Right before the movie opened, the rat died of natural old age. The actor that was the 'keeper of the rat' said in an interview that reporters were very dubious of the rat's actual demise. "Yeah, sure he just died last week...."

The actual fluid isn't pink (like in the movie, where it was dyed pink so that it would be more visually obvious that it was 'different',) and the human actor didn't subject himself to it. (Because the fluid washes the protective mucus away from your lungs, which makes someone VERY prone to infection after having used it. For a rat, a couple days of antibiotics works, but a human takes months to fully recover.)

All of this info comes from the DVD release's 'behind the scenes' special.

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It's been a long time since physics class, but gravity accelerates everything at 9.8 m/s downward. So with a height of 67 meters, it will take 3.7sec to hit the water. (dist = .5 x g x t^2)

Velocity at impact would be V = g x t, so V = 9.8 x 3.7 = 36 m/s = 80 mph.

Water is pretty dense (duh, it's a liquid), so imagine hitting a concrete wall at 80mph.

Even if you didn't die on impact, you would be in cold water, with multiple broken bones (and other injuries), unconsious from the impact, and you then would drown.

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It was one of the worst "personal experiences" of my entire life. There were only two times in my life that I thought I was going to abso-friggin-lutely drowned. That was one of them. The other was when someone "fell" into a quarry (a dog knocked her in) and skimmed the edge on the way down. Marble quarry walls have a 4 inch lip every 8 - 16 feet where the blocks were cut out, so getting away from the wall is important. Anyhoo, I dove in, and had to swim this mouth-breather to the other side for EMTs to pick her up. I get her to the other side, EMTs put her on the lift and into the wagon. At this point, I'm 5 feet from the wall (to get out of the water) and absolutely exhausted. It is at that exact moment that my body tells me that it's out of gass. I'm 5 feet away, and totally unable to swim it. I had no idea that something like that could happen. I went down, no yelling, flailing, or anything. Friends had to yank me out.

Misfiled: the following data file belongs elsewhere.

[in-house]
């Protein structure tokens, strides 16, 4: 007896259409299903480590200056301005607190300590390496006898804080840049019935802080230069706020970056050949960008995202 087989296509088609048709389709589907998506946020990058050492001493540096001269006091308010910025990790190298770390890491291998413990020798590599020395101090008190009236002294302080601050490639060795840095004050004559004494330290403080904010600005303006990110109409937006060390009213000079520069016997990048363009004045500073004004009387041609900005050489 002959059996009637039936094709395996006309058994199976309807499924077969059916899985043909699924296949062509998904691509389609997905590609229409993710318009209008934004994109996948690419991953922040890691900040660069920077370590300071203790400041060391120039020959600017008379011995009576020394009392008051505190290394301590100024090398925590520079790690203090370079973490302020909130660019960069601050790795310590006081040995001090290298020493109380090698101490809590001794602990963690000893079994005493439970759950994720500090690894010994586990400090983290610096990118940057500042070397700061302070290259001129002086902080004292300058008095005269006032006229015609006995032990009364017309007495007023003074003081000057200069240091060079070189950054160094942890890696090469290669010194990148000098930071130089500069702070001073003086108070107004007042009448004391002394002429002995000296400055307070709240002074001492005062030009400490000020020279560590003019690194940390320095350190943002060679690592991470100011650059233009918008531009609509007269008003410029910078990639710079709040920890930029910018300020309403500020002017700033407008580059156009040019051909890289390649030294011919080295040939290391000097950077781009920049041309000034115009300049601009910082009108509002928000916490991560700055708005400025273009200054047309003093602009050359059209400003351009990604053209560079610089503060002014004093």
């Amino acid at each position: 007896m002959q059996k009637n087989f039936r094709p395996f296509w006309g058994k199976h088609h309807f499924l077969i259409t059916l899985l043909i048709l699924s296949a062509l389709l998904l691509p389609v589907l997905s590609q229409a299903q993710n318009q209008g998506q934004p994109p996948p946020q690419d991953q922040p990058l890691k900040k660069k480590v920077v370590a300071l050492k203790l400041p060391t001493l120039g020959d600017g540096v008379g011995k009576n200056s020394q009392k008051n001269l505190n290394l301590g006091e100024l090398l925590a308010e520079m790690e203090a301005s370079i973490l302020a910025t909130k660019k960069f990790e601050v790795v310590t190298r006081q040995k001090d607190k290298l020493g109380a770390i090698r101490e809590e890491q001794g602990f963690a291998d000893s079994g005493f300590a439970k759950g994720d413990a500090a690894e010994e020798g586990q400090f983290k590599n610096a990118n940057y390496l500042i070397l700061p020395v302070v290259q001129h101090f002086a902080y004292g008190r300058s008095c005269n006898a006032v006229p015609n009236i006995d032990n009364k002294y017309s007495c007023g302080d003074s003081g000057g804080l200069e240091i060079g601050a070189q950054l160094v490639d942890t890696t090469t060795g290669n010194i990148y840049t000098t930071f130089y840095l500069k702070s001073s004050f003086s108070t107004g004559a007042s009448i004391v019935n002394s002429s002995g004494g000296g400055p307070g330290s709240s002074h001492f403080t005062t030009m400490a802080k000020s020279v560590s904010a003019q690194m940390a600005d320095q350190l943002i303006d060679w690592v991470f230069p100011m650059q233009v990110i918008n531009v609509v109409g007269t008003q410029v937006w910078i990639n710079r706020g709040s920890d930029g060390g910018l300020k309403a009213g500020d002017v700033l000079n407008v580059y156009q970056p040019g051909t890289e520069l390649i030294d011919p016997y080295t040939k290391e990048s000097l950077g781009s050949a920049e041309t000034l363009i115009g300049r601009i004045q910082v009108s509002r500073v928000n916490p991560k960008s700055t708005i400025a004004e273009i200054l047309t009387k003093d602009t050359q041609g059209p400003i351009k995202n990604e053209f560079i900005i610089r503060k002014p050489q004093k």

The lesson? While exhaustion sneaks up on you, human bodies have a little reserve left over to get you out of sticky bits. This reserve is definately a finite resource. There's no telling when it runs out. Your body will simply quit without warning, like a light that gets turned off.

If you're swimming, and exhausted, get the F out of the water immediately.

Last quary story... You may think it's cool to play "Al Capones Vaults" with the trunk of a submerged Buick Skyhawk. It's definately not cool. Think before you crow-bar the trunk open under 20' of water. Unfastened spare tires are not merciful at that depth.

Frank

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OMG, I got into a debate about how high you could quarry jump before instant death and your posts had us hysterically laughing. Good info too. I wish I was your friend! Sounds exciting.